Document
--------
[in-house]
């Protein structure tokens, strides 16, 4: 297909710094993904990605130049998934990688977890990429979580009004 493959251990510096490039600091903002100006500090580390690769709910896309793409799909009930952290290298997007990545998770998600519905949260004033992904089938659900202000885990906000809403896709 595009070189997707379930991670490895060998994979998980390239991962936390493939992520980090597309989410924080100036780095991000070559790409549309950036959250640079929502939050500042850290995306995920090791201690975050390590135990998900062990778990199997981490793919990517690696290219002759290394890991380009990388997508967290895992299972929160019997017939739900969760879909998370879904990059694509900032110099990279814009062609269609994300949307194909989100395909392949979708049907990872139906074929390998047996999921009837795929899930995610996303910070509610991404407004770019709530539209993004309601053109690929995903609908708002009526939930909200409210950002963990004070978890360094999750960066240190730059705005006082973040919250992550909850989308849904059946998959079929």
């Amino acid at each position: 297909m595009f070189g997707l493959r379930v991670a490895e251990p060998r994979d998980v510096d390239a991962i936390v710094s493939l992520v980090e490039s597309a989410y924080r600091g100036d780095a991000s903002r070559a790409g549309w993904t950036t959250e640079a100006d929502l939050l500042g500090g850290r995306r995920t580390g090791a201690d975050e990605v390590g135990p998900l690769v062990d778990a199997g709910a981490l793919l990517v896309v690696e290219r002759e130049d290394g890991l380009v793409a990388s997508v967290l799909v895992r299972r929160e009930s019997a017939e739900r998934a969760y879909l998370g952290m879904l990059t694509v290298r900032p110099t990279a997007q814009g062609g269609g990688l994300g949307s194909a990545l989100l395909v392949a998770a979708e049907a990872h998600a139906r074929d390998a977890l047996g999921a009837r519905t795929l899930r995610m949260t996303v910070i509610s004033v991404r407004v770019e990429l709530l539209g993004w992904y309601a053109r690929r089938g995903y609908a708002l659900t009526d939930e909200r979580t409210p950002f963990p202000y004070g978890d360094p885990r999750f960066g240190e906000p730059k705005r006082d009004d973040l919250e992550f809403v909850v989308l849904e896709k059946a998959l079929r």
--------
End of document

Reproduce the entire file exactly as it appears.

[in-house]
């Protein structure tokens, strides 16, 4: 297909710094993904990605130049998934990688977890990429979580009004 493959251990510096490039600091903002100006500090580390690769709910896309793409799909009930952290290298997007990545998770998600519905949260004033992904089938659900202000885990906000809403896709 595009070189997707379930991670490895060998994979998980390239991962936390493939992520980090597309989410924080100036780095991000070559790409549309950036959250640079929502939050500042850290995306995920090791201690975050390590135990998900062990778990199997981490793919990517690696290219002759290394890991380009990388997508967290895992299972929160019997017939739900969760879909998370879904990059694509900032110099990279814009062609269609994300949307194909989100395909392949979708049907990872139906074929390998047996999921009837795929899930995610996303910070509610991404407004770019709530539209993004309601053109690929995903609908708002009526939930909200409210950002963990004070978890360094999750960066240190730059705005006082973040919250992550909850989308849904059946998959079929």
């Amino acid at each position: 297909m595009f070189g997707l493959r379930v991670a490895e251990p060998r994979d998980v510096d390239a991962i936390v710094s493939l992520v980090e490039s597309a989410y924080r600091g100036d780095a991000s903002r070559a790409g549309w993904t950036t959250e640079a100006d929502l939050l500042g500090g850290r995306r995920t580390g090791a201690d975050e990605v390590g135990p998900l690769v062990d778990a199997g709910a981490l793919l990517v896309v690696e290219r002759e130049d290394g890991l380009v793409a990388s997508v967290l799909v895992r299972r929160e009930s019997a017939e739900r998934a969760y879909l998370g952290m879904l990059t694509v290298r900032p110099t990279a997007q814009g062609g269609g990688l994300g949307s194909a990545l989100l395909v392949a998770a979708e049907a990872h998600a139906r074929d390998a977890l047996g999921a009837r519905t795929l899930r995610m949260t996303v910070i509610s004033v991404r407004v770019e990429l709530l539209g993004w992904y309601a053109r690929r089938g995903y609908a708002l659900t009526d939930e909200r979580t409210p950002f963990p202000y004070g978890d360094p885990r999750f960066g240190e906000p730059k705005r006082d009004d973040l919250e992550f809403v909850v989308l849904e896709k059946a998959l079929r």